Legally Blonde | Theater Reviews + Features | Pittsburgh | Pittsburgh City Paper

Stage » Theater Reviews + Features

Legally Blonde

A local production of the Broadway hit falls short.

by

comment

Marvin Gaye and Tammi Terrell were wrong — sometimes there are mountains high enough.

Just back from the Pittsburgh Musical Theatre production of Legally Blonde: The Musical, and if I'm exhausted I can't imagine what the cast and crew must feel like right now.

Based on the 2001 movie, the show tells the story of the relentlessly sunny and sexy Elle Woods. She is dumped by her boyfriend, who, on his way to Harvard Law School, decides he needs more "suitable" wife material. As pink in her outlook as she is in her wardrobe, Elle decides to go to Harvard as well and, over the course of two acts, learns about more than just the law.

With music and lyrics by Laurence O'Keefe and Nell Benjamin and a book by Heather Hach, Legally Blonde is like someone blowing a big piece of bubble gum right in your face, popping it and starting over again. The show seems to suggest that being beautiful, young and filthy rich doesn't matter; men really want intelligence. (Which explains why all those middle-aged men divorce their first wives to stalk Ruth Bader Ginsburg.) If the show weren't so loopy in its outrageous politics, it'd be offensive — but it is, so it isn't.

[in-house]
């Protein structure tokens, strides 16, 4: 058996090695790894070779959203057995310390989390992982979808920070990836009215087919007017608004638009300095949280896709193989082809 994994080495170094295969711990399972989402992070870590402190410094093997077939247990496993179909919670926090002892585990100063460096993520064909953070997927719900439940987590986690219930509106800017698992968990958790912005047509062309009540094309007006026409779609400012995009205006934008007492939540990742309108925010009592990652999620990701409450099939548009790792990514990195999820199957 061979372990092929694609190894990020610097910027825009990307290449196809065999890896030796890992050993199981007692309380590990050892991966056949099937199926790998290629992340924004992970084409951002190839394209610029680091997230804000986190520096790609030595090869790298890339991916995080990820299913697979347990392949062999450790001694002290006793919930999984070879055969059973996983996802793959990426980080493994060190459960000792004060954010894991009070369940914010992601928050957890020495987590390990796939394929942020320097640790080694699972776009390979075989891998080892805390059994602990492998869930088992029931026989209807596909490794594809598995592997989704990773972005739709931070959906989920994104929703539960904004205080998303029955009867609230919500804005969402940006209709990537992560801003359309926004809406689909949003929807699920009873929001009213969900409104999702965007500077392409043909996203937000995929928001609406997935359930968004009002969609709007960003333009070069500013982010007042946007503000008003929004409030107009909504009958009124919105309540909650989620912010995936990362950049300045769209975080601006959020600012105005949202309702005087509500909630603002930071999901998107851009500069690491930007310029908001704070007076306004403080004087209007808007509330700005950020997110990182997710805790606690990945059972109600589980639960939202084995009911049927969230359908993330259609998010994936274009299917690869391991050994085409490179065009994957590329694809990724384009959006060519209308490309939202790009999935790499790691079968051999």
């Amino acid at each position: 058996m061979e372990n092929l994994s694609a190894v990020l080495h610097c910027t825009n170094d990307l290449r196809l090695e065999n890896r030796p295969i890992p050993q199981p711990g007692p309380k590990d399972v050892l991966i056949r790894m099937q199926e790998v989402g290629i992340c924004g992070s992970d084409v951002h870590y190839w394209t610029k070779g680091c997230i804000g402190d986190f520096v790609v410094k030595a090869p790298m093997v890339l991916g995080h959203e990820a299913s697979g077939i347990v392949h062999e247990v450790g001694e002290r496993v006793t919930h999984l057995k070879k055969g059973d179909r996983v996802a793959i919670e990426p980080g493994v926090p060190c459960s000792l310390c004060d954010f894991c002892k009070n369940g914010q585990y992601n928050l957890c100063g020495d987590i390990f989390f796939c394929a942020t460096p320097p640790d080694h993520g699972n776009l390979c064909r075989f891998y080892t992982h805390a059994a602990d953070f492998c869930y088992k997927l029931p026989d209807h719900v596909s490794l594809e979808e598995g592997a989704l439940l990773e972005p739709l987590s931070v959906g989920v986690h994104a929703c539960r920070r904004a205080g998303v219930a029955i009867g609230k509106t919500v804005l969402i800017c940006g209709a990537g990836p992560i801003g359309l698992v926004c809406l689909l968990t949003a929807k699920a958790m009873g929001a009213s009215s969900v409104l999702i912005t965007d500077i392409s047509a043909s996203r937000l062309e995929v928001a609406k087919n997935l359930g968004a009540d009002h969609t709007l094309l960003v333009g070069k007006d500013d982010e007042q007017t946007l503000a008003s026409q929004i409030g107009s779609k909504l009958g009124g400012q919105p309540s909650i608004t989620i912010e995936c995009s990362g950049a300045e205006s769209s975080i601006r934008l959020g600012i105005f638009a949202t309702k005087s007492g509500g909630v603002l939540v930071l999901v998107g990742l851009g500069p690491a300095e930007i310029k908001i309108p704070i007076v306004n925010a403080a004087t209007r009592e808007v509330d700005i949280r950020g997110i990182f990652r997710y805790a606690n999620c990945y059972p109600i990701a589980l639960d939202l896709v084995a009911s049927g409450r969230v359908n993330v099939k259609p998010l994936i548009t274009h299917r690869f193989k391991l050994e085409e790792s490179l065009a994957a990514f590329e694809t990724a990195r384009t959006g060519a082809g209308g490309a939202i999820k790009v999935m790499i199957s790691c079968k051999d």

But back to the PMT production, directed and choreographed by Colleen Petrucci and starring a very, very game Lara Hayhurst as Elle. This show turned out to be a mountain too high for everyone involved.

I saw the production on opening night, and I've no doubt the enormous number of technical mistakes will be fixed by the time you read this. But we're still left with a physical production that, by financial necessity, is so scaled down it's almost painful to watch. I'm not a big fan of opulent sets — and I applaud PMT's mission to bring affordable theater to Pittsburgh — but the world Elle lives in has to be as glittery and bright and beautiful as she is ... which this isn't.

Longer rehearsals, several more seasoned performers, better sets and costumes and a working sound system — maybe then this production will reach the summit.

Add a comment